Upstairs at Camden’s Enterprise is a small affair.
The stage sits barely two feet off the ground and with fifty or so beer swilling punters it’s beginning to get a little cramped towards the back. When Skinny Lister enter the scene, five strong and sporting a double bass as big as a bath tub, you know that you may be in for a little more than bargained for.
Having spent the best part of 15 years touring the country, as well as America’s West Coast, it seems that finally Scottish singer/songwriter Pete MacLeod may have harnessed the attention that has been long overdue.
But when you’re officially crowed 2011’s Hardest Working Band in Britain by PRS things then begin to make sense.
The Skinny Lister sound, one that encapsulates the old traditions of Ireland complete with rickety fiddles and jaunty accordions, is one that could potentially turn any British summer into a barn-stomping, sundown jig filled with the romanticisms of twirling your sweetheart around with a belly full of good cider.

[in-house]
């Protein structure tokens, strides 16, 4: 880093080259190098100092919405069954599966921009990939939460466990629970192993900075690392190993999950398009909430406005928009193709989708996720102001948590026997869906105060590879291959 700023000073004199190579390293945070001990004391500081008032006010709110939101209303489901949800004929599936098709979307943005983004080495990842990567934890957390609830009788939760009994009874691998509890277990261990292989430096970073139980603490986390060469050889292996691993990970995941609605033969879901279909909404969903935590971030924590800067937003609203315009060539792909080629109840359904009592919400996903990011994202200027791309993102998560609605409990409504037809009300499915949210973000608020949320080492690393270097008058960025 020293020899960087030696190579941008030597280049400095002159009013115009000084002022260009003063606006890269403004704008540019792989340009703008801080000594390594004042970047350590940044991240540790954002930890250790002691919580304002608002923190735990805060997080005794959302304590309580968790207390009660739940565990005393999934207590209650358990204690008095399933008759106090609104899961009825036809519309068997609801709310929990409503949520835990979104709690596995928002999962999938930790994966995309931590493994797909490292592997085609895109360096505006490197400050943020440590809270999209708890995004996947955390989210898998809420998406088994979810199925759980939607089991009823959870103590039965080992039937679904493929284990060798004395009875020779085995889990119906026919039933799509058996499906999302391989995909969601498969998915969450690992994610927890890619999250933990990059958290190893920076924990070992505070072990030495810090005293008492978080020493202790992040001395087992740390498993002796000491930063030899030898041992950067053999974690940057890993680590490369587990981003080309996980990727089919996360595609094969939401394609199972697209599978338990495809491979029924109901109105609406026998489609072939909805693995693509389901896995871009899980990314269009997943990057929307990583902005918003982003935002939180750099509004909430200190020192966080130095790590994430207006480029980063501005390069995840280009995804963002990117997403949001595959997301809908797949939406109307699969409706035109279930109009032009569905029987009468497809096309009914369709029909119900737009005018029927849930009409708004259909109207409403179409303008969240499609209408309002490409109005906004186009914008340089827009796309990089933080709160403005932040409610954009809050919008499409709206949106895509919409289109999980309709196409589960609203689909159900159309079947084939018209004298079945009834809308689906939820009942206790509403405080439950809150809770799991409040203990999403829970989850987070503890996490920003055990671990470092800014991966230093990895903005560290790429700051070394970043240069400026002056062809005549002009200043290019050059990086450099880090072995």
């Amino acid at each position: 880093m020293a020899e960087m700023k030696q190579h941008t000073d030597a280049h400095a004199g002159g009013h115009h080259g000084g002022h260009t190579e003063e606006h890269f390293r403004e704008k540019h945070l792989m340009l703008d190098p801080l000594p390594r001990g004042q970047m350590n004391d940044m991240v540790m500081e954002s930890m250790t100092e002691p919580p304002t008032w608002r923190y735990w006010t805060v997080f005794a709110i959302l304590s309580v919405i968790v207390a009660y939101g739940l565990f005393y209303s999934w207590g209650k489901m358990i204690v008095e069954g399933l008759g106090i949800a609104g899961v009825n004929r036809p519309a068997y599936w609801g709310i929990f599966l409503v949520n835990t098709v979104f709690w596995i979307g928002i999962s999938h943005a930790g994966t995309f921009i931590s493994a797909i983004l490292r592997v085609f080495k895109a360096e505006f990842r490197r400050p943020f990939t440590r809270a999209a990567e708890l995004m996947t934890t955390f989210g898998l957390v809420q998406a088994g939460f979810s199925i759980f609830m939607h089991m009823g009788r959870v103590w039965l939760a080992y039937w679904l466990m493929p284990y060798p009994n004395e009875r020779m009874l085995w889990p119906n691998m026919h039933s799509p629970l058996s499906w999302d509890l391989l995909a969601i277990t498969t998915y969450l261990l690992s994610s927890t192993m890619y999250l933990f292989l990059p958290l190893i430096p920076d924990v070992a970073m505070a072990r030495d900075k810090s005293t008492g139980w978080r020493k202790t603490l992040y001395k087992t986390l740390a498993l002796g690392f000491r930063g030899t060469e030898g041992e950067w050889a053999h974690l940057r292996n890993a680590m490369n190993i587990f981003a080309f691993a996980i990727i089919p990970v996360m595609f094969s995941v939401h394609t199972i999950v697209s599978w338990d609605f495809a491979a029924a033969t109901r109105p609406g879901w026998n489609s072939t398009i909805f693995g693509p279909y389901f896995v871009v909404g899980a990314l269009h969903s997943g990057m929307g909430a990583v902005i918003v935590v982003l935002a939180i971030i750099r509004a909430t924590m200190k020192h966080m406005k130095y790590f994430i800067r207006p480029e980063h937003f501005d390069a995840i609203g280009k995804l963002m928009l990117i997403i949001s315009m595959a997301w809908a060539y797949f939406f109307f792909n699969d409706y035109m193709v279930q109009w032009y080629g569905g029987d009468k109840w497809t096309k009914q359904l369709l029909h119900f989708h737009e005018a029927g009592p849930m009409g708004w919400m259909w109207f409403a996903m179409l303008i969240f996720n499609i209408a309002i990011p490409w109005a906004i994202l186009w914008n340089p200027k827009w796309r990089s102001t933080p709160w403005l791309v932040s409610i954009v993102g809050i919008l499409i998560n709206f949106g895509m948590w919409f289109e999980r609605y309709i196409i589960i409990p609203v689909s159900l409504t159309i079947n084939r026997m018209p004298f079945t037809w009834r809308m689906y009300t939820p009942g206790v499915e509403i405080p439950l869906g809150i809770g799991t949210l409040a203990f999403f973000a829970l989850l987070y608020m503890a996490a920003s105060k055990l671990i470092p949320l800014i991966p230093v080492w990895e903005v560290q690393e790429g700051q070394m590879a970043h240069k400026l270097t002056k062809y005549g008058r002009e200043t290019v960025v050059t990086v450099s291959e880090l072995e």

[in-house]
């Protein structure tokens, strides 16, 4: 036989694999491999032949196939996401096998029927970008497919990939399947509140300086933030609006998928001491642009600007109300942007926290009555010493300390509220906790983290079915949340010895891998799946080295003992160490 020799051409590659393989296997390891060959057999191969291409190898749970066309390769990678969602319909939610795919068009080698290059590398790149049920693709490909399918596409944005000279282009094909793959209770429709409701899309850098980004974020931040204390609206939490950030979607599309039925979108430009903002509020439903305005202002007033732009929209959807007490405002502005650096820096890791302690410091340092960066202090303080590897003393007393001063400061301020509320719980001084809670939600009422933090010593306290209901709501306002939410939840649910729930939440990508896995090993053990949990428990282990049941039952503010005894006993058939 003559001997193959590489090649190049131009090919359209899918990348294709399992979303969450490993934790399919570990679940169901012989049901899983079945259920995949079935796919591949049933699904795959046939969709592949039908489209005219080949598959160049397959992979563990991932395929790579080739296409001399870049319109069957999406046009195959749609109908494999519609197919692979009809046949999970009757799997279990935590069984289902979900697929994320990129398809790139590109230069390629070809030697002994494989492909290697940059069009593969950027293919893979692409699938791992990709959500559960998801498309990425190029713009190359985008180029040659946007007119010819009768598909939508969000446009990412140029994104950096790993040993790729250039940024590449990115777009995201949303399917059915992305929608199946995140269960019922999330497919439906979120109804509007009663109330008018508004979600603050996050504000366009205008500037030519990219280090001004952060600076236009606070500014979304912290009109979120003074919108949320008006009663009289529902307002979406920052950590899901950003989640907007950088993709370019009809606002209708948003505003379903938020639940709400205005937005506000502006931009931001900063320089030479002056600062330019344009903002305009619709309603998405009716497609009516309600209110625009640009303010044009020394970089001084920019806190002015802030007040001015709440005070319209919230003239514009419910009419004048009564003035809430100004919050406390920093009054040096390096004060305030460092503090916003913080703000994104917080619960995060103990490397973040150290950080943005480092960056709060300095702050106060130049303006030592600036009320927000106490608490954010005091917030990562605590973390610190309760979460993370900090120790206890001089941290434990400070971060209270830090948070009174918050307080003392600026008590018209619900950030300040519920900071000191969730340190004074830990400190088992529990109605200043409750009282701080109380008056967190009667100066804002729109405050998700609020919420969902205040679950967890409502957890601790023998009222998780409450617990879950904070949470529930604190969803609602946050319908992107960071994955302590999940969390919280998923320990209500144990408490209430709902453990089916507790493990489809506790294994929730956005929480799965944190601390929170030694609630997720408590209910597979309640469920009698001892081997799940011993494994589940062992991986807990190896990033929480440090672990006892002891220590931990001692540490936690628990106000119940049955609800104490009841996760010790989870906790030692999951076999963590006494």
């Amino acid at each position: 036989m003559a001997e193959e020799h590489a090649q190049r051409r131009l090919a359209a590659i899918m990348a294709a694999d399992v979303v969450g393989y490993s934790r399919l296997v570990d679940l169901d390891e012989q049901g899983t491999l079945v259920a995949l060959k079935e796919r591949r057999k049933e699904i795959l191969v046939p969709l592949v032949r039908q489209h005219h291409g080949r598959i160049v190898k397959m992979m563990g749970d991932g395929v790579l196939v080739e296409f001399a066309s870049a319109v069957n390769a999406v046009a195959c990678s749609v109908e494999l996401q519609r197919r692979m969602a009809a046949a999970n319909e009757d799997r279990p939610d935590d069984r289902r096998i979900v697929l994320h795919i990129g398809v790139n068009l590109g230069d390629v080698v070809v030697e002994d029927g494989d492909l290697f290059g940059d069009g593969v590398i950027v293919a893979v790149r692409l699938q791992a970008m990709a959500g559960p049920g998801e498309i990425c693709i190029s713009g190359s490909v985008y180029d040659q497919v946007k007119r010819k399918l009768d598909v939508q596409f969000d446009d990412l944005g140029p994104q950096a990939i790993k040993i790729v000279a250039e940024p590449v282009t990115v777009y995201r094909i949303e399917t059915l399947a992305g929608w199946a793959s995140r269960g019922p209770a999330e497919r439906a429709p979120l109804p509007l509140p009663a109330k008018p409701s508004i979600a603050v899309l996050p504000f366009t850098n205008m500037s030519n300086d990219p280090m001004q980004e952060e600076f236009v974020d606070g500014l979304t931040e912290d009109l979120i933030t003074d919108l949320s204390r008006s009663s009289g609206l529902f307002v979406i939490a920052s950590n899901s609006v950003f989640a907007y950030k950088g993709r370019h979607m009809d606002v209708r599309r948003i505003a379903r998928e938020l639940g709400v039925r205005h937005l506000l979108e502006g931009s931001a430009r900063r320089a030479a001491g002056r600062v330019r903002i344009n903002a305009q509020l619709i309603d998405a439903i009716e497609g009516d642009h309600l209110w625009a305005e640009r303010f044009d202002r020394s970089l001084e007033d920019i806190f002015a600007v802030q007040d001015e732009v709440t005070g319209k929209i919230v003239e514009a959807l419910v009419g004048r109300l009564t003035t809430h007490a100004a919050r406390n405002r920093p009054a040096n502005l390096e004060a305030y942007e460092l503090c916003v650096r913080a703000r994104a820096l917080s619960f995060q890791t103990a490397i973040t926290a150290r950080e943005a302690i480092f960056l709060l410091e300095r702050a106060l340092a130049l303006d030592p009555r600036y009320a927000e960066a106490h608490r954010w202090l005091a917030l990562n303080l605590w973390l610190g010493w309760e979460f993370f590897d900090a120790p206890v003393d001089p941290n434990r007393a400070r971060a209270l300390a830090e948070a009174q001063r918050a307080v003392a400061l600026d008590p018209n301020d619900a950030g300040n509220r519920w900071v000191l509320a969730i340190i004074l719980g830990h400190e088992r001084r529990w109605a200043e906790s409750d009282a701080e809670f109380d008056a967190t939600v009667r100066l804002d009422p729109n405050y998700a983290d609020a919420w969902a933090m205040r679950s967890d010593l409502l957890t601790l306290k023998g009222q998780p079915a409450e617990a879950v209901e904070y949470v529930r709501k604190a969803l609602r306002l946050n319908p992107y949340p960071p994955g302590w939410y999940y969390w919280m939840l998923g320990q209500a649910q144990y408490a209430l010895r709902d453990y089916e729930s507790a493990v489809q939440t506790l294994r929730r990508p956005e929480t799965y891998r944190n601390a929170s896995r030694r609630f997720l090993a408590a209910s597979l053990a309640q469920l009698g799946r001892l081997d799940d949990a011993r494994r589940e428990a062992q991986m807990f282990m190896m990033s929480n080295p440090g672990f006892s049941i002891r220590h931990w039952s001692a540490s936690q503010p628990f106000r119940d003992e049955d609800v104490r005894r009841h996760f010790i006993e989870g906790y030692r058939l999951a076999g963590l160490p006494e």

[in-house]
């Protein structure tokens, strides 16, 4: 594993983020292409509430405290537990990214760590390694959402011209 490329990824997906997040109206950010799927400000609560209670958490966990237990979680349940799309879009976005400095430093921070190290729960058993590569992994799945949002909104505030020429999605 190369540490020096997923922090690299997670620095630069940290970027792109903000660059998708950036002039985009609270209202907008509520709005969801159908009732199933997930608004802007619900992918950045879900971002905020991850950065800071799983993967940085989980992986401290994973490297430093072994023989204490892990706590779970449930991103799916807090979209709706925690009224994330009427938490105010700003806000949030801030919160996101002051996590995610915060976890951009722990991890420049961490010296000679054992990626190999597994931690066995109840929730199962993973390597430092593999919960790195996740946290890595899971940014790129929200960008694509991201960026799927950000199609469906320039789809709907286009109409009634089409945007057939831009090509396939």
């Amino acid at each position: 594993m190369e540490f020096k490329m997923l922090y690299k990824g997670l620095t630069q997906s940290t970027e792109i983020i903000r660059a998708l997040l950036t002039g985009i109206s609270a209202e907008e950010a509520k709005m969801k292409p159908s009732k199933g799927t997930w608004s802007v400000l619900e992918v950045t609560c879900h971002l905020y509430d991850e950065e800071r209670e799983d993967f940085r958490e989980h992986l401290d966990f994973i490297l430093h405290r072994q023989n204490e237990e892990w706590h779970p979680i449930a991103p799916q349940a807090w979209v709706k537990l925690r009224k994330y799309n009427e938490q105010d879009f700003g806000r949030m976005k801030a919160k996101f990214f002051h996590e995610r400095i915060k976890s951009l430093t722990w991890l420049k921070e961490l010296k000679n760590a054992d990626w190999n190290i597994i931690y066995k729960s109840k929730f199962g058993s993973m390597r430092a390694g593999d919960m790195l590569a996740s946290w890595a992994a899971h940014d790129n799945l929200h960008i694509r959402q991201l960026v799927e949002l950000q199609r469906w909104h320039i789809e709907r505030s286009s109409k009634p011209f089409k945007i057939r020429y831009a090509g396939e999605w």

Nowadays, when a young London quartet tumble onto the scene twiddling guitars and a low slung bass, the idea of going home to stick Groundhog Day into the DVD player doesn’t sound like such an absurd idea.
But when said young London quartet are billed as a ‘blues’ act, that’s when eyebrows start to raise.
Scoundrels may be a familiar name but let me assure you, they’re not Steve Martin and Michael Caine galloping around the French Riviera in white suits and Panama hats. You think you know the Scoundrels?
Trust us, you don’t.
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